14. Electronic health records: critical success factors in implementation.

    Science.gov (United States)

    Safdari, Reza; Ghazisaeidi, Marjan; Jebraeily, Mohamad

    2015-04-01

    EHR implementation results in the improved quality of care, customer-orientation and timely access to complete information. Despite the potential benefits of EHR, its implementation is a difficult and complex task whose success depends on many factors. The purpose of this research is indeed to identify the key success factors of EHR. This is a cross-sectional survey conducted with participation of 340 work forces from different types of job from Hospitals of TUMS in 2014. Data were collected using a self-structured questionnaire which was estimated as both reliable and valid. The data were analyzed by SPSS software descriptive statistics and analytical statistics. 58.2% of respondents were female and their mean age and work experience were 37.7 and 11.2 years, respectively and most respondents (52.5%) was bachelor. In terms of job, the maximum rate was related to nursing (33 %) and physician (21 %). the main category of critical success factors in Implementation EHRs, the highest rate related to Project Management (4.62) and lowest related to Organizational factors (3.98). success in implementation EHRs requirement more centralization to project management and human factors. Therefore must be Creating to EHR roadmap implementation, establishment teamwork to participation of end-users and select prepare leadership, users obtains sufficient training to use of system and also prepare support from maintain and promotion system.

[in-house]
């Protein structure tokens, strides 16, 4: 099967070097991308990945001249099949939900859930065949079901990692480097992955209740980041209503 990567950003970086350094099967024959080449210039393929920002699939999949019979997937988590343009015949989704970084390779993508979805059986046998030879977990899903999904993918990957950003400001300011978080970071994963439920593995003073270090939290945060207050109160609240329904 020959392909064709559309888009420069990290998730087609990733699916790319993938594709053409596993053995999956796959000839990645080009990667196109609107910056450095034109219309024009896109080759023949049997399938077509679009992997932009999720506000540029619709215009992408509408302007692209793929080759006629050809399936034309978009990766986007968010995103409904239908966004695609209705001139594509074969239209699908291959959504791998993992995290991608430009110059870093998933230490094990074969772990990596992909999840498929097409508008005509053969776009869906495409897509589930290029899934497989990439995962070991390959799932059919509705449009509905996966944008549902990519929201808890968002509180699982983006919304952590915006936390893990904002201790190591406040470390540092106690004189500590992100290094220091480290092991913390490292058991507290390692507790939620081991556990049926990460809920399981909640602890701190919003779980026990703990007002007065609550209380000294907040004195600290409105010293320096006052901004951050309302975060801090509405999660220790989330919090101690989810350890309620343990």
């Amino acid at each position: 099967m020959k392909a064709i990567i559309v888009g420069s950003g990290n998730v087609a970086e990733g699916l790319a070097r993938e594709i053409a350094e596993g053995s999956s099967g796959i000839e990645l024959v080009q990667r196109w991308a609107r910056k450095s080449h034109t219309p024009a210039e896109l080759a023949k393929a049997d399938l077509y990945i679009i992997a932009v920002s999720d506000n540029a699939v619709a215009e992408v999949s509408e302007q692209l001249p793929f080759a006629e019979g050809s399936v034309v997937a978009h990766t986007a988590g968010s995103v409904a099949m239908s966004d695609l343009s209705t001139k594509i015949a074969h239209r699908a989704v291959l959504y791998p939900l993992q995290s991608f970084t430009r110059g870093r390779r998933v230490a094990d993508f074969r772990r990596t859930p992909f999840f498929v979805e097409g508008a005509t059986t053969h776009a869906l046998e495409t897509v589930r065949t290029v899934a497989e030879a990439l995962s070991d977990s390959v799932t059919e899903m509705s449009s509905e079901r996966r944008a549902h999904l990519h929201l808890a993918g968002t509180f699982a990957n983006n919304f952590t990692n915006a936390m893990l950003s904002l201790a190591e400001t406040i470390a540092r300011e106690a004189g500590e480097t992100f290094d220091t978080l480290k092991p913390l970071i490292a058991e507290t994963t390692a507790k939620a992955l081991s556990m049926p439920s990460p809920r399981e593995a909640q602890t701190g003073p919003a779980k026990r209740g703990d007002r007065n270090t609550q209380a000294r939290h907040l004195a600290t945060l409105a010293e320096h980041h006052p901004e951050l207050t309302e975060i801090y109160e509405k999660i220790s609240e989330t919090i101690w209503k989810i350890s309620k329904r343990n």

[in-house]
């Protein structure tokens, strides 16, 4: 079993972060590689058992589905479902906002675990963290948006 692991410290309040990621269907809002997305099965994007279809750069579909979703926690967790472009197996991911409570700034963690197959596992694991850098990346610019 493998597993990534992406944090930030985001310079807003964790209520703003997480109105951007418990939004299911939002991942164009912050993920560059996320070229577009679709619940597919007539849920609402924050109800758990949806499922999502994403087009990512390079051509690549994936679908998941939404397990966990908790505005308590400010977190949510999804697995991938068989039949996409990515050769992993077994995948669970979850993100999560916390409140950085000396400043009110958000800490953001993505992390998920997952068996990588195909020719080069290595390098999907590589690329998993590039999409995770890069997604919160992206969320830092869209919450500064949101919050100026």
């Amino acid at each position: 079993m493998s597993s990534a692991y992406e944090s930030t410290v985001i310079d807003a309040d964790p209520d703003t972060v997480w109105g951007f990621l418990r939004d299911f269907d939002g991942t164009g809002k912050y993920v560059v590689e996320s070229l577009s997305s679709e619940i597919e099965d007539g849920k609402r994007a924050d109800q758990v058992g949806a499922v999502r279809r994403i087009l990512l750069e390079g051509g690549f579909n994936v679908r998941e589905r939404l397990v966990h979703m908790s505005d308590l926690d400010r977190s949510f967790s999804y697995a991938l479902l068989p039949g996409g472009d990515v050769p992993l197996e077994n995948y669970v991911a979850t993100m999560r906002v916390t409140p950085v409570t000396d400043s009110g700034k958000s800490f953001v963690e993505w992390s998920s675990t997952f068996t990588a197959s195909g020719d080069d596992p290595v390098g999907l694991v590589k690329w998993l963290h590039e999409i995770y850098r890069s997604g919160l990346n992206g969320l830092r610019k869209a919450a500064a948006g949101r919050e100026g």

15. Implementing AIDS policy in post-apartheid South Africa.

    Science.gov (United States)

    Schneider, H; Stein, J

    2001-03-01